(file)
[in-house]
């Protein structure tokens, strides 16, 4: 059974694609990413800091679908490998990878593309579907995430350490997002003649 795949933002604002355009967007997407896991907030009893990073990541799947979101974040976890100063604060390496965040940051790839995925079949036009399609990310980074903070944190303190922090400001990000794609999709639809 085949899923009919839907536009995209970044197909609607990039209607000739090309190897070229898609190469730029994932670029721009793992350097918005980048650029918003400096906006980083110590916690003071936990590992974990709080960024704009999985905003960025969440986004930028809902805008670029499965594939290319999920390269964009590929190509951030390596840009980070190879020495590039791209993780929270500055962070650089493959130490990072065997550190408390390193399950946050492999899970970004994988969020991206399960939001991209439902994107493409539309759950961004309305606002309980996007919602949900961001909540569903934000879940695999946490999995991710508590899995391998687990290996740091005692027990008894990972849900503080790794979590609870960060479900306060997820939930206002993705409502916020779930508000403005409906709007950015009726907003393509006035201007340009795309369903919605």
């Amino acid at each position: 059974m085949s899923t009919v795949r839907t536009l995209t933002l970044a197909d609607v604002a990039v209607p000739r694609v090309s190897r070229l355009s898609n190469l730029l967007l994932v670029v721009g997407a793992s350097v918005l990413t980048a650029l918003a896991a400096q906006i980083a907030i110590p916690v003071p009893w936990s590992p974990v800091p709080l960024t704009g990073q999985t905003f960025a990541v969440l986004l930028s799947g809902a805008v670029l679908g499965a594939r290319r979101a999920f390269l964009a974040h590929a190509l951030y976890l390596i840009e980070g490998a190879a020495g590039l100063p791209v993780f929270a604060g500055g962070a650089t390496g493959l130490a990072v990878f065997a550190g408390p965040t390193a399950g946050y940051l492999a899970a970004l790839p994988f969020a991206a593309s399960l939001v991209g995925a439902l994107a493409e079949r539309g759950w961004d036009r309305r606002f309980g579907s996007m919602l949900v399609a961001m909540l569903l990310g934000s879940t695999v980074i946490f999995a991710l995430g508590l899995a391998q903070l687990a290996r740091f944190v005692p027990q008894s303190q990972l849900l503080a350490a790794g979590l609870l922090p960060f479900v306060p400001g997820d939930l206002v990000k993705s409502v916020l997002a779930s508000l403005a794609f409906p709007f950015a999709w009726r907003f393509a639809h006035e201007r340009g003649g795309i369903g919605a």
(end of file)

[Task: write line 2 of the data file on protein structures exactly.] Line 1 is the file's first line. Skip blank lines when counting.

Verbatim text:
């Protein structure tokens, strides 16, 4: 059974694609990413800091679908490998990878593309579907995430350490997002003649 795949933002604002355009967007997407896991907030009893990073990541799947979101974040976890100063604060390496965040940051790839995925079949036009399609990310980074903070944190303190922090400001990000794609999709639809 085949899923009919839907536009995209970044197909609607990039209607000739090309190897070229898609190469730029994932670029721009793992350097918005980048650029918003400096906006980083110590916690003071936990590992974990709080960024704009999985905003960025969440986004930028809902805008670029499965594939290319999920390269964009590929190509951030390596840009980070190879020495590039791209993780929270500055962070650089493959130490990072065997550190408390390193399950946050492999899970970004994988969020991206399960939001991209439902994107493409539309759950961004309305606002309980996007919602949900961001909540569903934000879940695999946490999995991710508590899995391998687990290996740091005692027990008894990972849900503080790794979590609870960060479900306060997820939930206002993705409502916020779930508000403005409906709007950015009726907003393509006035201007340009795309369903919605």